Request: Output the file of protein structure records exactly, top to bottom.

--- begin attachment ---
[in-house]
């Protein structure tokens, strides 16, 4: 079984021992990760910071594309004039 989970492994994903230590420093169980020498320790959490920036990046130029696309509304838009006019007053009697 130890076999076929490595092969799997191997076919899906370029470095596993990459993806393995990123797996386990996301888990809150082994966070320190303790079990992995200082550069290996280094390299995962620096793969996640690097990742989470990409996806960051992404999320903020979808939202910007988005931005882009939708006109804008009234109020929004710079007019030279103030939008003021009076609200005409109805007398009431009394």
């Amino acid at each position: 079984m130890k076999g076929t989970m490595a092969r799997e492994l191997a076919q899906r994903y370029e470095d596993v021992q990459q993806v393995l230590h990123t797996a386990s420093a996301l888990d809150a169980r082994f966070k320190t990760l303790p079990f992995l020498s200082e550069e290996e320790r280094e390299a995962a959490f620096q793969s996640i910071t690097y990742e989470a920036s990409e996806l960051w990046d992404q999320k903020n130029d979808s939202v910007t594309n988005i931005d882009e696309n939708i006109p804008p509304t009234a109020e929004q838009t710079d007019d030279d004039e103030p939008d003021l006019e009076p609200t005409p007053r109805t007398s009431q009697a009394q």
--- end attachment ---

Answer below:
[in-house]
């Protein structure tokens, strides 16, 4: 079984021992990760910071594309004039 989970492994994903230590420093169980020498320790959490920036990046130029696309509304838009006019007053009697 130890076999076929490595092969799997191997076919899906370029470095596993990459993806393995990123797996386990996301888990809150082994966070320190303790079990992995200082550069290996280094390299995962620096793969996640690097990742989470990409996806960051992404999320903020979808939202910007988005931005882009939708006109804008009234109020929004710079007019030279103030939008003021009076609200005409109805007398009431009394």
């Amino acid at each position: 079984m130890k076999g076929t989970m490595a092969r799997e492994l191997a076919q899906r994903y370029e470095d596993v021992q990459q993806v393995l230590h990123t797996a386990s420093a996301l888990d809150a169980r082994f966070k320190t990760l303790p079990f992995l020498s200082e550069e290996e320790r280094e390299a995962a959490f620096q793969s996640i910071t690097y990742e989470a920036s990409e996806l960051w990046d992404q999320k903020n130029d979808s939202v910007t594309n988005i931005d882009e696309n939708i006109p804008p509304t009234a109020e929004q838009t710079d007019d030279d004039e103030p939008d003021l006019e009076p609200t005409p007053r109805t007398s009431q009697a009394q």